Ceo pay backdating

If the company sets the prices of the options grant well below the market price, they will instantaneously generate an expense, which counts against income.

The backdating concern occurs when the company does not disclose the facts behind the dating of the option.

Under the Board’s policy of providing for annual votes, the next say-on-pay vote will occur at our 2018 annual meeting. These advisory proposals are not binding on the Board.

However, the Board and the Compensation Committee will review and consider the voting results when evaluating our executive compensation program.

Options backdating is the practice of altering the date a stock option was granted, to a usually earlier (but sometimes later) date at which the underlying stock price was lower.

This is a way of repricing options to make them valuable or more valuable when the option "strike price" (the fixed price at which the owner of the option can purchase stock) is fixed to the stock price at the date the option was granted.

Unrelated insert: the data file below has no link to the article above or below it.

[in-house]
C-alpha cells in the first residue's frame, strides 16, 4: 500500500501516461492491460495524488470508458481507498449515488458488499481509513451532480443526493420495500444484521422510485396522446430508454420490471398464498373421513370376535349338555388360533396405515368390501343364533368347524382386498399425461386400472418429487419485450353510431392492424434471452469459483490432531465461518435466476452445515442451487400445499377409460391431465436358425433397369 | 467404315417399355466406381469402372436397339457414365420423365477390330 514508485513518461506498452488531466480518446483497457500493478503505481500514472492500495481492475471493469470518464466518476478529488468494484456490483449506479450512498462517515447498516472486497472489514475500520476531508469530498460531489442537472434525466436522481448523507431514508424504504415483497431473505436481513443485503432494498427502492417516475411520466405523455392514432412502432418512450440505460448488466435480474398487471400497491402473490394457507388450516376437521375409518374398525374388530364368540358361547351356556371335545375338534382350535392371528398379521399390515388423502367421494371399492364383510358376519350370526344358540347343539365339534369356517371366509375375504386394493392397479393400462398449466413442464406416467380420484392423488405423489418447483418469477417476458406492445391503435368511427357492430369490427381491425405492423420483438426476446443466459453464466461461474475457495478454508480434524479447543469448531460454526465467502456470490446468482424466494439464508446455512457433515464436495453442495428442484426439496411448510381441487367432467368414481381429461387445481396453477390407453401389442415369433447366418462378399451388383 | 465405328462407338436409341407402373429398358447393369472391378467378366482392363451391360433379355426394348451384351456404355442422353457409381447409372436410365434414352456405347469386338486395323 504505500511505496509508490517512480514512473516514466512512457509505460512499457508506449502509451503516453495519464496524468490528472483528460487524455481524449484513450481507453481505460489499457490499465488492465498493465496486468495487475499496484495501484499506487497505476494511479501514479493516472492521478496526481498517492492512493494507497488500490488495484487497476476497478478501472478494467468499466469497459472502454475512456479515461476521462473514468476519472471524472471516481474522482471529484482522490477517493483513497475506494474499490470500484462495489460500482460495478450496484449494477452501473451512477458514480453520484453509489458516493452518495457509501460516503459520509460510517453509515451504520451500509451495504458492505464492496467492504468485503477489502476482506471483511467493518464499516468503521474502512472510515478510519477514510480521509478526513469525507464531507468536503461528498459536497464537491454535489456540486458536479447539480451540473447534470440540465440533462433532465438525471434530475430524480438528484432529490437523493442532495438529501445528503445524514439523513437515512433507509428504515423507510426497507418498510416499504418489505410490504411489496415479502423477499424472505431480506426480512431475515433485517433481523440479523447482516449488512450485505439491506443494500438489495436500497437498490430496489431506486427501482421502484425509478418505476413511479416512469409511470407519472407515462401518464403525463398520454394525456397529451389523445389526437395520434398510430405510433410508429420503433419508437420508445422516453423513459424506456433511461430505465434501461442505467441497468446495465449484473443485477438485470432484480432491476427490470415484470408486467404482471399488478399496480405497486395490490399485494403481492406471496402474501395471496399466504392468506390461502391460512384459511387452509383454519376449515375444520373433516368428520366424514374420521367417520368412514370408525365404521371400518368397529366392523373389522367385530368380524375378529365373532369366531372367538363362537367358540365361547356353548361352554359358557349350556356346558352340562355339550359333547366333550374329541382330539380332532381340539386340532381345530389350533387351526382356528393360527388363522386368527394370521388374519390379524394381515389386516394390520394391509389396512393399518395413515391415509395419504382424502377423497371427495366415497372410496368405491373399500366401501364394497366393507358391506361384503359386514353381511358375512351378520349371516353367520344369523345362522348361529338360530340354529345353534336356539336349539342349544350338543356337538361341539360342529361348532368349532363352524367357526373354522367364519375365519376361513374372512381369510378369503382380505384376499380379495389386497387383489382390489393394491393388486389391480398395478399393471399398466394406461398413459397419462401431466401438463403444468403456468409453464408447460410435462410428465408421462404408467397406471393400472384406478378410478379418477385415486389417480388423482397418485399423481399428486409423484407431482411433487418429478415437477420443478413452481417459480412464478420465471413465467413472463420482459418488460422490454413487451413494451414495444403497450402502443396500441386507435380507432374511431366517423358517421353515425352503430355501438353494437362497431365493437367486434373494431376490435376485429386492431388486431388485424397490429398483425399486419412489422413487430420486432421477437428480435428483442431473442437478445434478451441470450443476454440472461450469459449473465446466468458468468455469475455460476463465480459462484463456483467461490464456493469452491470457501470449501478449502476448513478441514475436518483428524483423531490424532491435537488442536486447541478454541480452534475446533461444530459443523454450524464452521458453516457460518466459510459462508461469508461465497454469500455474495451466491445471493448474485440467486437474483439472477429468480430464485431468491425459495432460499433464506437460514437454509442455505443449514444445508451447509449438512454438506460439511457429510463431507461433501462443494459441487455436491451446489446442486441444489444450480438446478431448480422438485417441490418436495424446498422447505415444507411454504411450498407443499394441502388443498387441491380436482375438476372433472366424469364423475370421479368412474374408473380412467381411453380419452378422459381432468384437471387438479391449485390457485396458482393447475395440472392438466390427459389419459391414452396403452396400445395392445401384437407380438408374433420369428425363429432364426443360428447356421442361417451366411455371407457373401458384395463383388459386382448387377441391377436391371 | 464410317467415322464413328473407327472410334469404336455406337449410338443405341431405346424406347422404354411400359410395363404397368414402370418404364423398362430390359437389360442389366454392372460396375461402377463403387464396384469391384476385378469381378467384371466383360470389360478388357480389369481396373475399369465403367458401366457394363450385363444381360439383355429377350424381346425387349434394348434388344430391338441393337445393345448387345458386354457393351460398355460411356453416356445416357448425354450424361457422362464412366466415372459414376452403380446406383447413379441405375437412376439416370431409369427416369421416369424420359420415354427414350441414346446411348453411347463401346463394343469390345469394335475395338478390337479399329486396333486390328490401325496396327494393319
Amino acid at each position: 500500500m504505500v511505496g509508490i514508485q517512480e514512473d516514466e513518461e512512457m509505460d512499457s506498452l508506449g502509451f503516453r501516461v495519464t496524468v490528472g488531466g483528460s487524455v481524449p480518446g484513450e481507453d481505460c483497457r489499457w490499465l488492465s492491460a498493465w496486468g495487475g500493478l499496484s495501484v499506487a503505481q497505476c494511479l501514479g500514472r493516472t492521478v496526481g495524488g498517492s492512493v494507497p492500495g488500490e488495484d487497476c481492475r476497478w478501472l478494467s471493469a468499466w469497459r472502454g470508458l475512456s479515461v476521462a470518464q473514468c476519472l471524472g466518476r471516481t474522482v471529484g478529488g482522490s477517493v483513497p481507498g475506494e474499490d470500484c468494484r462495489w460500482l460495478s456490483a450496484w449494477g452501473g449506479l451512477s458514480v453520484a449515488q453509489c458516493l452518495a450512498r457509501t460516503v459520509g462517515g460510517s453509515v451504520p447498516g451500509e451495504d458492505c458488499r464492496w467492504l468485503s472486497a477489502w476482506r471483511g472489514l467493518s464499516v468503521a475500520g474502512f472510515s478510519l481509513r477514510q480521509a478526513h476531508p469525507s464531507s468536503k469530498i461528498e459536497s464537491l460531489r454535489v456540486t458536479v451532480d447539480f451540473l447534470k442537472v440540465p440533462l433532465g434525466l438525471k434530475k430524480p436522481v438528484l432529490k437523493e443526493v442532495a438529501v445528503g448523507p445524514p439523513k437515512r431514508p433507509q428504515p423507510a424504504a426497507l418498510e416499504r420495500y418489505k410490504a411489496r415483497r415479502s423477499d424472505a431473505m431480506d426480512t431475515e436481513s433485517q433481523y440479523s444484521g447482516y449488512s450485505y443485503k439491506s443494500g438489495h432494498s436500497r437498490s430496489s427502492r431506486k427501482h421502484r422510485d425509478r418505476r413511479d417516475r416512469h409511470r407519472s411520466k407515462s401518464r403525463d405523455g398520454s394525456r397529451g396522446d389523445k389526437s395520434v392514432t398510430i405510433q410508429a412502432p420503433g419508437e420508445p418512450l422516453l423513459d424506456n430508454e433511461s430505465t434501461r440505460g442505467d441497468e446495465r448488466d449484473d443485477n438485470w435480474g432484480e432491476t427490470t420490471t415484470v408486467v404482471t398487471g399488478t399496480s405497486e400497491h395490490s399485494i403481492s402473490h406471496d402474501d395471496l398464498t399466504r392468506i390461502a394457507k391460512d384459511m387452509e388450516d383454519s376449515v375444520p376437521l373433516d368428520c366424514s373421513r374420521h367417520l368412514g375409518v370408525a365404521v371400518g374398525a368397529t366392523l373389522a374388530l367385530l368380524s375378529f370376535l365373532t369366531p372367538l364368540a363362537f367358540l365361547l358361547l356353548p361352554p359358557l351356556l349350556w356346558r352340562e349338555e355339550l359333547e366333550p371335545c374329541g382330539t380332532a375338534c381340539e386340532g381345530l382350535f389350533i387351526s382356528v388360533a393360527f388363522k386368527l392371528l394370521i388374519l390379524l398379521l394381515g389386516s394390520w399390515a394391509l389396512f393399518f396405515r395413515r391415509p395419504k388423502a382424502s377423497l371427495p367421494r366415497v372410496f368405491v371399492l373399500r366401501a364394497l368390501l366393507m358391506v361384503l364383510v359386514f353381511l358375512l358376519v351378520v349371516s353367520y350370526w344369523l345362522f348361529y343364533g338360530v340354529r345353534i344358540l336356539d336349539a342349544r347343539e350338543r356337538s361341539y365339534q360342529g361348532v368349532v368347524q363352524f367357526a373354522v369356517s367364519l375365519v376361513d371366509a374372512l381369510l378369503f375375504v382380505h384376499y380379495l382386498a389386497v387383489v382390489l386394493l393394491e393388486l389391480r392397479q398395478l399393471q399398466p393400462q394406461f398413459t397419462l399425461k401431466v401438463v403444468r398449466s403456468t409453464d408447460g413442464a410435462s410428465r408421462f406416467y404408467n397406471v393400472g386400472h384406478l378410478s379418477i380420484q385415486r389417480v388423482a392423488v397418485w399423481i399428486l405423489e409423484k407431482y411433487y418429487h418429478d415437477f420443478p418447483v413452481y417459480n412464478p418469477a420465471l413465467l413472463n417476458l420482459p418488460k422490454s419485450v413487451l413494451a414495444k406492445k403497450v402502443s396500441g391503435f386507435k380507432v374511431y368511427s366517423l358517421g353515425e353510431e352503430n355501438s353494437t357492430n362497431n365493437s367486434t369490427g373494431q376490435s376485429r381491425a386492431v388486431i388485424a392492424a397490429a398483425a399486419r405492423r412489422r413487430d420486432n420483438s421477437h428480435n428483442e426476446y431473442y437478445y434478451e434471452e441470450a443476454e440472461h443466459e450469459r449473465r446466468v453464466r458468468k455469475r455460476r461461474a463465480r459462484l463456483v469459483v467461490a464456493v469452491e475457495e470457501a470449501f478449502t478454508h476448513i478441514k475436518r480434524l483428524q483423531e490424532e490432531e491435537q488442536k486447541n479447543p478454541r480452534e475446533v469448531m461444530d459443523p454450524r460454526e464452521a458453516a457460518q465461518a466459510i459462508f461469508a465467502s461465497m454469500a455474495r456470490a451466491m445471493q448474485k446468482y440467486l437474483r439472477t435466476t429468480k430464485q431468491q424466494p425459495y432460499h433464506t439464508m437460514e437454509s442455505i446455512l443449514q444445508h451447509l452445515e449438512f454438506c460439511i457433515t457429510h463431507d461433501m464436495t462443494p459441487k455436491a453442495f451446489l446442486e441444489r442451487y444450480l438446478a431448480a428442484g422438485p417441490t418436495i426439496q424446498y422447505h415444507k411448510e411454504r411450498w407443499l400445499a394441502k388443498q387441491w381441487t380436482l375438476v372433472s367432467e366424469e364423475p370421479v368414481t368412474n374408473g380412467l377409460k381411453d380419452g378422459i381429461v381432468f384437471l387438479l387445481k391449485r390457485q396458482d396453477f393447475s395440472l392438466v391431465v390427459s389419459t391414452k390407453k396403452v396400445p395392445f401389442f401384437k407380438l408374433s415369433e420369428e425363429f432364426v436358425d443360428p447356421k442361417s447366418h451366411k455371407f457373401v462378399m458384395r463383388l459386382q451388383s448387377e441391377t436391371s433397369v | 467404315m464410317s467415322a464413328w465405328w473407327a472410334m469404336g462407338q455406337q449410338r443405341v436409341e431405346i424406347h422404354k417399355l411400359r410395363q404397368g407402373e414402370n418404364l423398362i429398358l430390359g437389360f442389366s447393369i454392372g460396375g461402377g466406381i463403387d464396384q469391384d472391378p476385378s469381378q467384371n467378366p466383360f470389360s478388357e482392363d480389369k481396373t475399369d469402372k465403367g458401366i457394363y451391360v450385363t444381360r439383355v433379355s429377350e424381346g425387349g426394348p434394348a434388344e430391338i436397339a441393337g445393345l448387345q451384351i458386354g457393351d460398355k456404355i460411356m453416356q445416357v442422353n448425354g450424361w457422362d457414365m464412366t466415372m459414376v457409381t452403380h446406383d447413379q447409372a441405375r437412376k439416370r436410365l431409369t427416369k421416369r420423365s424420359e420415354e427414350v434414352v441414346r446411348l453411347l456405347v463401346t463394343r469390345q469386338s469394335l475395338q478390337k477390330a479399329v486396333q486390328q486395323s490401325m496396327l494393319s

The number of shares subject to option was 250,000 and the exercise price was (the trough in the stock price graph below.) Given a year-end price of , the intrinsic value of the options at the end of the year was (-) x 250,000 = ,750,000.

In order to lock in a profit on day one of an options grant, some executives simply backdate (set the date to an earlier time than the actual grant date) the exercise price of the options to a date when the stock was trading at a lower level. In this article, we'll explore what options backdating is and what it means for companies and their investors. Most businesses or executives avoid options backdating; executives who receive stock options as part of their compensation, are given an exercise price that is equivalent to the closing stock price on the date the options grant is issued.

This means they must wait for the stock to appreciate before making any money.

Backdating allows executives to choose a past date when the market price was particularly low, thereby inflating the value of the options.

An example illustrates the potential benefit of backdating to the recipient.